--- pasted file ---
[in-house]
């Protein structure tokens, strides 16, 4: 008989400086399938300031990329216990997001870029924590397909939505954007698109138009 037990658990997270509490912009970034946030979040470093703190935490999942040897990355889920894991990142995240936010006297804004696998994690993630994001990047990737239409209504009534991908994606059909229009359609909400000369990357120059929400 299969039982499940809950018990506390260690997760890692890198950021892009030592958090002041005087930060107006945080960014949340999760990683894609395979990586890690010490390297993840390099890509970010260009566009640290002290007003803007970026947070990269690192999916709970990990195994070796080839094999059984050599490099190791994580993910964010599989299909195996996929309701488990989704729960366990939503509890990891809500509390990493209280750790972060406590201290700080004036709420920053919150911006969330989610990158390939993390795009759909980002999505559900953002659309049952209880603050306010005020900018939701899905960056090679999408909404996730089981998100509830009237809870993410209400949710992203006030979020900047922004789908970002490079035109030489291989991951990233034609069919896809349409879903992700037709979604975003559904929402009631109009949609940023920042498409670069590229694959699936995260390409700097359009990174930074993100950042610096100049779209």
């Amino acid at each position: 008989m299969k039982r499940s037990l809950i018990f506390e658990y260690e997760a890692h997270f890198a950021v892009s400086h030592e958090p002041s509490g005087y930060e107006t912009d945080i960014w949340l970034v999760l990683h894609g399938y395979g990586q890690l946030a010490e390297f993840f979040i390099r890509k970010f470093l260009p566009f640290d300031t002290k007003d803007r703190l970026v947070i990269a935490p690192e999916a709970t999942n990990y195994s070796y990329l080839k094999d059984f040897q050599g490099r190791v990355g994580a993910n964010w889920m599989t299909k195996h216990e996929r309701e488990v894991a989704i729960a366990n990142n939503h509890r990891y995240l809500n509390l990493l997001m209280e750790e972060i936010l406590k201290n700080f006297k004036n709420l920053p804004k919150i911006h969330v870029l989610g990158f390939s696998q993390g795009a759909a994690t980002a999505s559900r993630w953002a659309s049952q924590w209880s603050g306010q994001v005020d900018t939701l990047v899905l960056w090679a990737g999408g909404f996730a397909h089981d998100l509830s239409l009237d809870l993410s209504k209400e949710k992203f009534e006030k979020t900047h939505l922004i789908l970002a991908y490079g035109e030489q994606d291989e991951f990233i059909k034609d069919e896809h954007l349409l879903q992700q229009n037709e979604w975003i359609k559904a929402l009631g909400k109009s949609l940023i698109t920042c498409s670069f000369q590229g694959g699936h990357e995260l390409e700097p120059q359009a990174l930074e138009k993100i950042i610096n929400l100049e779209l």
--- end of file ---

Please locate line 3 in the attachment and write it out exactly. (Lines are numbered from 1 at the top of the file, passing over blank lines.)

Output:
């Amino acid at each position: 008989m299969k039982r499940s037990l809950i018990f506390e658990y260690e997760a890692h997270f890198a950021v892009s400086h030592e958090p002041s509490g005087y930060e107006t912009d945080i960014w949340l970034v999760l990683h894609g399938y395979g990586q890690l946030a010490e390297f993840f979040i390099r890509k970010f470093l260009p566009f640290d300031t002290k007003d803007r703190l970026v947070i990269a935490p690192e999916a709970t999942n990990y195994s070796y990329l080839k094999d059984f040897q050599g490099r190791v990355g994580a993910n964010w889920m599989t299909k195996h216990e996929r309701e488990v894991a989704i729960a366990n990142n939503h509890r990891y995240l809500n509390l990493l997001m209280e750790e972060i936010l406590k201290n700080f006297k004036n709420l920053p804004k919150i911006h969330v870029l989610g990158f390939s696998q993390g795009a759909a994690t980002a999505s559900r993630w953002a659309s049952q924590w209880s603050g306010q994001v005020d900018t939701l990047v899905l960056w090679a990737g999408g909404f996730a397909h089981d998100l509830s239409l009237d809870l993410s209504k209400e949710k992203f009534e006030k979020t900047h939505l922004i789908l970002a991908y490079g035109e030489q994606d291989e991951f990233i059909k034609d069919e896809h954007l349409l879903q992700q229009n037709e979604w975003i359609k559904a929402l009631g909400k109009s949609l940023i698109t920042c498409s670069f000369q590229g694959g699936h990357e995260l390409e700097p120059q359009a990174l930074e138009k993100i950042i610096n929400l100049e779209l």